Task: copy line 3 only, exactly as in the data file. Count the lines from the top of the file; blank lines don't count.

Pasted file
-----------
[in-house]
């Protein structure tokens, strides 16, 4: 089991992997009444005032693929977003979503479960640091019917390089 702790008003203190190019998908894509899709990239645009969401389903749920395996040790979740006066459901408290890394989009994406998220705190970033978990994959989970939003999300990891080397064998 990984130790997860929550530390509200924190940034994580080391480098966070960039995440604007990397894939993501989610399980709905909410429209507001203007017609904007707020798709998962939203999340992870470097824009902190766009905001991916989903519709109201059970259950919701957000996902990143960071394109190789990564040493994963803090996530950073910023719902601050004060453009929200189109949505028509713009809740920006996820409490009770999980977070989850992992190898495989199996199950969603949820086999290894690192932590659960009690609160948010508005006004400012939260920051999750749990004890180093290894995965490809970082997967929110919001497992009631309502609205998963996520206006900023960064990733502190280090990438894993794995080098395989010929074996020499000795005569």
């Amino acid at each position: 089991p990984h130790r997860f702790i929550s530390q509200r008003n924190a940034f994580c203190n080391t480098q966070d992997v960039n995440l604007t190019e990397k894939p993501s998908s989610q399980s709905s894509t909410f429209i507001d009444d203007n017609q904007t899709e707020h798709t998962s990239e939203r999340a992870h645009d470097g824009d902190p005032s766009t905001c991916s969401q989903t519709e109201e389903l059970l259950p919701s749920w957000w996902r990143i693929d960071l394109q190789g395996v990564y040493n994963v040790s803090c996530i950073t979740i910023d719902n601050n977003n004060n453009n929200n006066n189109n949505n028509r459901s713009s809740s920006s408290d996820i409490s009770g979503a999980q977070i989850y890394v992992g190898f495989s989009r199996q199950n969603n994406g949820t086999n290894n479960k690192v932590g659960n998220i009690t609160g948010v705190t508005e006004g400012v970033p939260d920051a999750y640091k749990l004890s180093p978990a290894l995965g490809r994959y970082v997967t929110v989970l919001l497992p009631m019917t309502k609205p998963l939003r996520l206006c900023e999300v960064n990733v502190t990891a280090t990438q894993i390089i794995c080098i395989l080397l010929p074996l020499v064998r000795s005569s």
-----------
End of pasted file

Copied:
């Amino acid at each position: 089991p990984h130790r997860f702790i929550s530390q509200r008003n924190a940034f994580c203190n080391t480098q966070d992997v960039n995440l604007t190019e990397k894939p993501s998908s989610q399980s709905s894509t909410f429209i507001d009444d203007n017609q904007t899709e707020h798709t998962s990239e939203r999340a992870h645009d470097g824009d902190p005032s766009t905001c991916s969401q989903t519709e109201e389903l059970l259950p919701s749920w957000w996902r990143i693929d960071l394109q190789g395996v990564y040493n994963v040790s803090c996530i950073t979740i910023d719902n601050n977003n004060n453009n929200n006066n189109n949505n028509r459901s713009s809740s920006s408290d996820i409490s009770g979503a999980q977070i989850y890394v992992g190898f495989s989009r199996q199950n969603n994406g949820t086999n290894n479960k690192v932590g659960n998220i009690t609160g948010v705190t508005e006004g400012v970033p939260d920051a999750y640091k749990l004890s180093p978990a290894l995965g490809r994959y970082v997967t929110v989970l919001l497992p009631m019917t309502k609205p998963l939003r996520l206006c900023e999300v960064n990733v502190t990891a280090t990438q894993i390089i794995c080098i395989l080397l010929p074996l020499v064998r000795s005569s």